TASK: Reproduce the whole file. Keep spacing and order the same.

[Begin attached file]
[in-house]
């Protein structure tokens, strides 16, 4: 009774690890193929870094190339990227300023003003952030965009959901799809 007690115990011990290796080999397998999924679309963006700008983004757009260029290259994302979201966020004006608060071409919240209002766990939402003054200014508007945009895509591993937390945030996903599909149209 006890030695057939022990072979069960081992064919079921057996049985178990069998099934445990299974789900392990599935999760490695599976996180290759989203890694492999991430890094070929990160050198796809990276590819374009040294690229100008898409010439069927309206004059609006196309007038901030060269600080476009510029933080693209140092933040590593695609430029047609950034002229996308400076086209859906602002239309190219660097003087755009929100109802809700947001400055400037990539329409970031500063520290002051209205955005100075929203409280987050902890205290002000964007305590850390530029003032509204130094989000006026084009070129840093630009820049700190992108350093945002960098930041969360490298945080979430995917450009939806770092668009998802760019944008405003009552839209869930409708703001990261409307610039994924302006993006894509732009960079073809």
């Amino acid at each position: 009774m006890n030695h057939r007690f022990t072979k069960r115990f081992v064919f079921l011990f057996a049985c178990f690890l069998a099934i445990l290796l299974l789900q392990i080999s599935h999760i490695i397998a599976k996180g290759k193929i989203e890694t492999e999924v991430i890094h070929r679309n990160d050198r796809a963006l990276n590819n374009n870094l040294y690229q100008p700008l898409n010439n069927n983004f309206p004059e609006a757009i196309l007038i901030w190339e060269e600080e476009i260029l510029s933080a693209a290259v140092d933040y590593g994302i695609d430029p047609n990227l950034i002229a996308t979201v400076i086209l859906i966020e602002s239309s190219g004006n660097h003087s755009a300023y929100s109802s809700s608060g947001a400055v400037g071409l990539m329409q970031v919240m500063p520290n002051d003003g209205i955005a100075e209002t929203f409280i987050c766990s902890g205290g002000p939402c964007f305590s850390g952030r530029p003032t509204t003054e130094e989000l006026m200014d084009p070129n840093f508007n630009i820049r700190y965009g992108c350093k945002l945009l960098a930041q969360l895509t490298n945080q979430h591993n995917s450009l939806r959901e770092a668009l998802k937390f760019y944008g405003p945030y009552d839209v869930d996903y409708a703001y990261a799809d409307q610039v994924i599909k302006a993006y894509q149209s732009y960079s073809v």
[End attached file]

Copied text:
[in-house]
């Protein structure tokens, strides 16, 4: 009774690890193929870094190339990227300023003003952030965009959901799809 007690115990011990290796080999397998999924679309963006700008983004757009260029290259994302979201966020004006608060071409919240209002766990939402003054200014508007945009895509591993937390945030996903599909149209 006890030695057939022990072979069960081992064919079921057996049985178990069998099934445990299974789900392990599935999760490695599976996180290759989203890694492999991430890094070929990160050198796809990276590819374009040294690229100008898409010439069927309206004059609006196309007038901030060269600080476009510029933080693209140092933040590593695609430029047609950034002229996308400076086209859906602002239309190219660097003087755009929100109802809700947001400055400037990539329409970031500063520290002051209205955005100075929203409280987050902890205290002000964007305590850390530029003032509204130094989000006026084009070129840093630009820049700190992108350093945002960098930041969360490298945080979430995917450009939806770092668009998802760019944008405003009552839209869930409708703001990261409307610039994924302006993006894509732009960079073809």
């Amino acid at each position: 009774m006890n030695h057939r007690f022990t072979k069960r115990f081992v064919f079921l011990f057996a049985c178990f690890l069998a099934i445990l290796l299974l789900q392990i080999s599935h999760i490695i397998a599976k996180g290759k193929i989203e890694t492999e999924v991430i890094h070929r679309n990160d050198r796809a963006l990276n590819n374009n870094l040294y690229q100008p700008l898409n010439n069927n983004f309206p004059e609006a757009i196309l007038i901030w190339e060269e600080e476009i260029l510029s933080a693209a290259v140092d933040y590593g994302i695609d430029p047609n990227l950034i002229a996308t979201v400076i086209l859906i966020e602002s239309s190219g004006n660097h003087s755009a300023y929100s109802s809700s608060g947001a400055v400037g071409l990539m329409q970031v919240m500063p520290n002051d003003g209205i955005a100075e209002t929203f409280i987050c766990s902890g205290g002000p939402c964007f305590s850390g952030r530029p003032t509204t003054e130094e989000l006026m200014d084009p070129n840093f508007n630009i820049r700190y965009g992108c350093k945002l945009l960098a930041q969360l895509t490298n945080q979430h591993n995917s450009l939806r959901e770092a668009l998802k937390f760019y944008g405003p945030y009552d839209v869930d996903y409708a703001y990261a799809d409307q610039v994924i599909k302006a993006y894509q149209s732009y960079s073809v």